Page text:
1. firstness's Avatar
    Does anyone have issues with web sites giving you simple/basic versions of web sites on IE10 whereas you would get a more fully featured site on iPhone or Android? I was playing around with the WP8 emulator and google sites (i.e. google search, docs, images, gmail) look terrible with no dynamic elements, just basic html, whereas on iPhone it is much better.

    I have a feeling this would extend to a great many other sites, crippling the web browsing experience.

    Thoughts?
    11-03-2012 04:47 AM
  2. AngryNil's Avatar
    Yes, it's the fault of those sites for not bothering to recognise IE as a smartphone browser. Basically, go write to Google and tell them to stop being dicks.
    11-03-2012 05:08 AM
  3. a5cent's Avatar
    This would we such a simple fix. Google is doing it on purpose, many others out of ignorance or lazyness.
    11-03-2012 07:56 AM
  4. mparker's Avatar
    Set IE to desktop mode. This solves the problem on WP7.5 (N900 with LTE), and it should work even better on WP8 with the extra RAM and CPU horsepower.
    11-03-2012 12:34 PM
  5. a5cent's Avatar
    Set IE to desktop mode. This solves the problem on WP7.5 (N900 with LTE), and it should work even better on WP8 with the extra RAM and CPU horsepower.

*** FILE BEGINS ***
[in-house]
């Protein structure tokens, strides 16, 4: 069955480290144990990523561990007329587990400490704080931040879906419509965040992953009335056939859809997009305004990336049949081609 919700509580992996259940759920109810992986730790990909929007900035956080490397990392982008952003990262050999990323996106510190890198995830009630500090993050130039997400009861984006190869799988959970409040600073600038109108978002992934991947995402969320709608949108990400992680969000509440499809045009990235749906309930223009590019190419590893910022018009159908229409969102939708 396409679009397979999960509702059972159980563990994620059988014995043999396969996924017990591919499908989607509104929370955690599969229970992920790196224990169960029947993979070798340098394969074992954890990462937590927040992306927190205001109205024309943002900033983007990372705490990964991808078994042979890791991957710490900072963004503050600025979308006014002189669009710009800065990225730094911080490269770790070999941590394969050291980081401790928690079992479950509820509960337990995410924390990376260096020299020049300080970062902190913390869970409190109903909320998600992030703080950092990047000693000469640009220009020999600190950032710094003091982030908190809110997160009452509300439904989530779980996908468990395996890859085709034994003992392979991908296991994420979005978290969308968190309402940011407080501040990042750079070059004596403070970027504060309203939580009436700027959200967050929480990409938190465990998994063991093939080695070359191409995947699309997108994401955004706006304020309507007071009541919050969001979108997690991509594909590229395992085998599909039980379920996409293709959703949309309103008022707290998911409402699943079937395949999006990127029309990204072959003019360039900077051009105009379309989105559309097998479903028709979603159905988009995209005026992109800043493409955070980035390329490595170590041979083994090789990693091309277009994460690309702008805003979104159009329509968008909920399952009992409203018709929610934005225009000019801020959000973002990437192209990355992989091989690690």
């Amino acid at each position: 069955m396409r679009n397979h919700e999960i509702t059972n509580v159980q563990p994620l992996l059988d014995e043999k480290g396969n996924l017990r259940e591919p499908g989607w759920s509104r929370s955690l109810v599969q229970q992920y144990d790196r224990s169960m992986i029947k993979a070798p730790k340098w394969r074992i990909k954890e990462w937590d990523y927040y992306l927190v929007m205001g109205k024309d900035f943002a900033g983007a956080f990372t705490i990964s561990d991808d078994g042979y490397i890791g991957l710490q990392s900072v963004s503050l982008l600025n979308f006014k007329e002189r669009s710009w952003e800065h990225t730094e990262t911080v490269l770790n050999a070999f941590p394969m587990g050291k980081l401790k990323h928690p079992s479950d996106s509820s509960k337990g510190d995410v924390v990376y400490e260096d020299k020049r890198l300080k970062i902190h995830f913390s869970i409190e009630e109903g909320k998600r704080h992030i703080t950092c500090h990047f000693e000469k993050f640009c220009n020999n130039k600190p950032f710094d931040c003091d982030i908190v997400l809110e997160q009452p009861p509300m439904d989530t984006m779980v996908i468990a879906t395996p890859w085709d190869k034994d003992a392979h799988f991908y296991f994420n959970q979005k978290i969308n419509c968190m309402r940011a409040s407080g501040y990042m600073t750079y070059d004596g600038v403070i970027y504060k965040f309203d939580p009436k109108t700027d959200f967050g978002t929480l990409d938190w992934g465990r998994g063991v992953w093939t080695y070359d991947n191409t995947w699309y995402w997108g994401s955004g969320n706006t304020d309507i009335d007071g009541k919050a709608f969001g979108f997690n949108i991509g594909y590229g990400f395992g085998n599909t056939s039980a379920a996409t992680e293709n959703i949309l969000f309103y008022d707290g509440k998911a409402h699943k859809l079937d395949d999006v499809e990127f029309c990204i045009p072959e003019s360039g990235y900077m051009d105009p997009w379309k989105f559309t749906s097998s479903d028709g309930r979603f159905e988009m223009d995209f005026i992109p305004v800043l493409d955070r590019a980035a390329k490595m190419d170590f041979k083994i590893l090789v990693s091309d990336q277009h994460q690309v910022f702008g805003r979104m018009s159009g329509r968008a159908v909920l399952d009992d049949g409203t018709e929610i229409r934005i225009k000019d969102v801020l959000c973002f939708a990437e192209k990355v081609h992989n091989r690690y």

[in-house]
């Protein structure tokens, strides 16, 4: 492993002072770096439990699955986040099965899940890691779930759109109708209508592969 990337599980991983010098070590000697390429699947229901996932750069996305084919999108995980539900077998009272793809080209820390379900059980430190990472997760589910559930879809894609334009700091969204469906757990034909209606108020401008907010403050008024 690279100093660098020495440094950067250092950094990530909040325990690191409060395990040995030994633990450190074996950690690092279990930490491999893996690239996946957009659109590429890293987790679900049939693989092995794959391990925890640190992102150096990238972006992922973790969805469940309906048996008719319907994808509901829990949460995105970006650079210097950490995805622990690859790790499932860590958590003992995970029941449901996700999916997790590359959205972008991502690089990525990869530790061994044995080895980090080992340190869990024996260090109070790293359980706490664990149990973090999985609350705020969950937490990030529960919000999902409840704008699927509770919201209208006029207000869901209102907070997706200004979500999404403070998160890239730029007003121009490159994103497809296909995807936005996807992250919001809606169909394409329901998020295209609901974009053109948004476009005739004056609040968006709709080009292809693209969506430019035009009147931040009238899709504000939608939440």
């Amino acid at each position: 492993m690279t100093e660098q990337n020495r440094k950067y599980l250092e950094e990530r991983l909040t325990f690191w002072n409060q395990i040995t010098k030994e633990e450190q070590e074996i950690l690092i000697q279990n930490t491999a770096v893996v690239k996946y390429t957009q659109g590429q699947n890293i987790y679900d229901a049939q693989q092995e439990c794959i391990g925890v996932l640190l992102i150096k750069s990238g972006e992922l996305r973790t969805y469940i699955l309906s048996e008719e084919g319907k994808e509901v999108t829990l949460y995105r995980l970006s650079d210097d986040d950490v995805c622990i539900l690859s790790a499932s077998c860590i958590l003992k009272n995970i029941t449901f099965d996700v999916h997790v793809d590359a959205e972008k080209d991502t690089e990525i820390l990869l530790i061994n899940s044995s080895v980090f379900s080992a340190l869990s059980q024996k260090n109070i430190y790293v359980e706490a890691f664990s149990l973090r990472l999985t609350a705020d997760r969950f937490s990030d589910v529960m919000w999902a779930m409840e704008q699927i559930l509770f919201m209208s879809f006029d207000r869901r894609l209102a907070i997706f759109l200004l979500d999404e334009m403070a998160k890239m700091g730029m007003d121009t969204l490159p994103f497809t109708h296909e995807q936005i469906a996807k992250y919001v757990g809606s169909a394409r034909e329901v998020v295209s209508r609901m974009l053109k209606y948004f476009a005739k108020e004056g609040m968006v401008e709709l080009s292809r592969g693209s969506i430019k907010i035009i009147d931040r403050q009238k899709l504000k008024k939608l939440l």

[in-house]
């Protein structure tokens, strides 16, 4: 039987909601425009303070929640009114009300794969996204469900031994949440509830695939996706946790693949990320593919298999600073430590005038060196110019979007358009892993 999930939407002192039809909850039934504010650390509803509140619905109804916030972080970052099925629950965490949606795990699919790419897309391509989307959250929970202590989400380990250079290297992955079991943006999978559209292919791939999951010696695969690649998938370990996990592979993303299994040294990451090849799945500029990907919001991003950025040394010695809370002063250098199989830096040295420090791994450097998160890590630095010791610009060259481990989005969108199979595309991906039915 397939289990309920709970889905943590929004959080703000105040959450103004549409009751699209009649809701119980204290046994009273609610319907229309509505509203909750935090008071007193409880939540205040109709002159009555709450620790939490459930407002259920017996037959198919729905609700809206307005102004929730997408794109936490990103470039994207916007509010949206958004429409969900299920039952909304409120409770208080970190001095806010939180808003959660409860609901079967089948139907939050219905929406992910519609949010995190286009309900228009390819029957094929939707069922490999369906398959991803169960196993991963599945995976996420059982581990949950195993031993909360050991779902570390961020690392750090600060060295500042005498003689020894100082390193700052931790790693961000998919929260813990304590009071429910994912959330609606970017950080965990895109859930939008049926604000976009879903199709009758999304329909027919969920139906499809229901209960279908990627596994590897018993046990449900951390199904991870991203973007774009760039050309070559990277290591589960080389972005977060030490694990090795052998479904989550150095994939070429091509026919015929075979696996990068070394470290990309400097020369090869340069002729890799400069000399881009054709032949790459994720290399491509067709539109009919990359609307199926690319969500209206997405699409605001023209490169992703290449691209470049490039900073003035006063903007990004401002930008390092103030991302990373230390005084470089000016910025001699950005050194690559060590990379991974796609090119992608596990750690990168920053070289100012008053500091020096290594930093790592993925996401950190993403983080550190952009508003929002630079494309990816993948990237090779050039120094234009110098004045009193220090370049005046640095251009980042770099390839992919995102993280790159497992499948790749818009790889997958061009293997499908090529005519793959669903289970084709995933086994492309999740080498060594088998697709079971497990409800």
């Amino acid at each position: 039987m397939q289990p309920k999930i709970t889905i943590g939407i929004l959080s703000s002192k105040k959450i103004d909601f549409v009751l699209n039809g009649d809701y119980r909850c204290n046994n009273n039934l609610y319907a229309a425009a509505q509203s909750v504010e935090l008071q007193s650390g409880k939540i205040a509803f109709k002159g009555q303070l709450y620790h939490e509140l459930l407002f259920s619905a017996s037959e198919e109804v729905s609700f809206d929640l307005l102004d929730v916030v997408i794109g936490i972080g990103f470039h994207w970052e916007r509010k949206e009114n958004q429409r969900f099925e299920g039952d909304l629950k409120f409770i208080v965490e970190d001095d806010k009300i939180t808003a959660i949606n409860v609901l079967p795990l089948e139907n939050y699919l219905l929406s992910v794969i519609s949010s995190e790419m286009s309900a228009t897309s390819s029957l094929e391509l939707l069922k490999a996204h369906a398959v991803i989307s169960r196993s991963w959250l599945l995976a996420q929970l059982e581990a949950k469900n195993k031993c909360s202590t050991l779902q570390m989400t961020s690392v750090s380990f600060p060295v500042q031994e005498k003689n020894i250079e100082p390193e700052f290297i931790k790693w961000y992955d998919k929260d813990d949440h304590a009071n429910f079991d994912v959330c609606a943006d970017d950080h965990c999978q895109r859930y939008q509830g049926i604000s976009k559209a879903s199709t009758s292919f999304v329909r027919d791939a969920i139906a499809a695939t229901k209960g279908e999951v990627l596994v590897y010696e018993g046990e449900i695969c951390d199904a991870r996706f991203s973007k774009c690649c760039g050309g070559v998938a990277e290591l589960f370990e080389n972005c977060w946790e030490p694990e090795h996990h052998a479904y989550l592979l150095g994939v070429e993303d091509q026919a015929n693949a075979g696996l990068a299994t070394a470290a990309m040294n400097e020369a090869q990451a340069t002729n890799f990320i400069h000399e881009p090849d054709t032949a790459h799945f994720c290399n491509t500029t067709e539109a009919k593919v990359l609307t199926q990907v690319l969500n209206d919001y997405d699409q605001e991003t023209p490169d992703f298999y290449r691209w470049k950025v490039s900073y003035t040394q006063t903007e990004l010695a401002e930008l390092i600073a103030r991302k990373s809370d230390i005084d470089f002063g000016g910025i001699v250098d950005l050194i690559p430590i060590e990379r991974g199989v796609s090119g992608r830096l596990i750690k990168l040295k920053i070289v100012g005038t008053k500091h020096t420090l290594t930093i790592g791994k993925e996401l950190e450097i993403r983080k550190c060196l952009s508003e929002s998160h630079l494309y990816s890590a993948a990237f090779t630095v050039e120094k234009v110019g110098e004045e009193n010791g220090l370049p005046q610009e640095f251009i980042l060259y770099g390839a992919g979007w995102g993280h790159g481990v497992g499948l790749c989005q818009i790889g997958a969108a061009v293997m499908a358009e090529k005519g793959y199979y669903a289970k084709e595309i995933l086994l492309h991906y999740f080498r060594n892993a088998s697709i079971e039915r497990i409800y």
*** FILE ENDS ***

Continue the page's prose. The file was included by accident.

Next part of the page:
Nope. Still pathetic compared to a webkit based mobile browser.
    11-03-2012 12:39 PM
  6. crav4speed's Avatar
    11-03-2012 03:22 PM
  7. XboxOmac's Avatar
    Webkit is very vulnerable. This is why we're the only secure OS.
    11-03-2012 05:31 PM
  8. MaulerX's Avatar
    In many ways, just be glad it isn't based on Webkit. Security being one of them.
    11-03-2012 05:47 PM
  9. jdandison's Avatar
    It will change as web app devs start building apps properly by checking browser capabilities vs user agents. Things like modernizr make this even easier - and responsive web design has started to pick up steam.
    11-03-2012 06:10 PM
  10. alpinestars1z's Avatar
    Tell developers to stop designing websites for WebKit only. According to this article, it only takes a few extra lines of code to support other browsers.

    WebKit Isn't Breaking the Web. You Are | Webmonkey | Wired.com
    11-03-2012 07:23 PM
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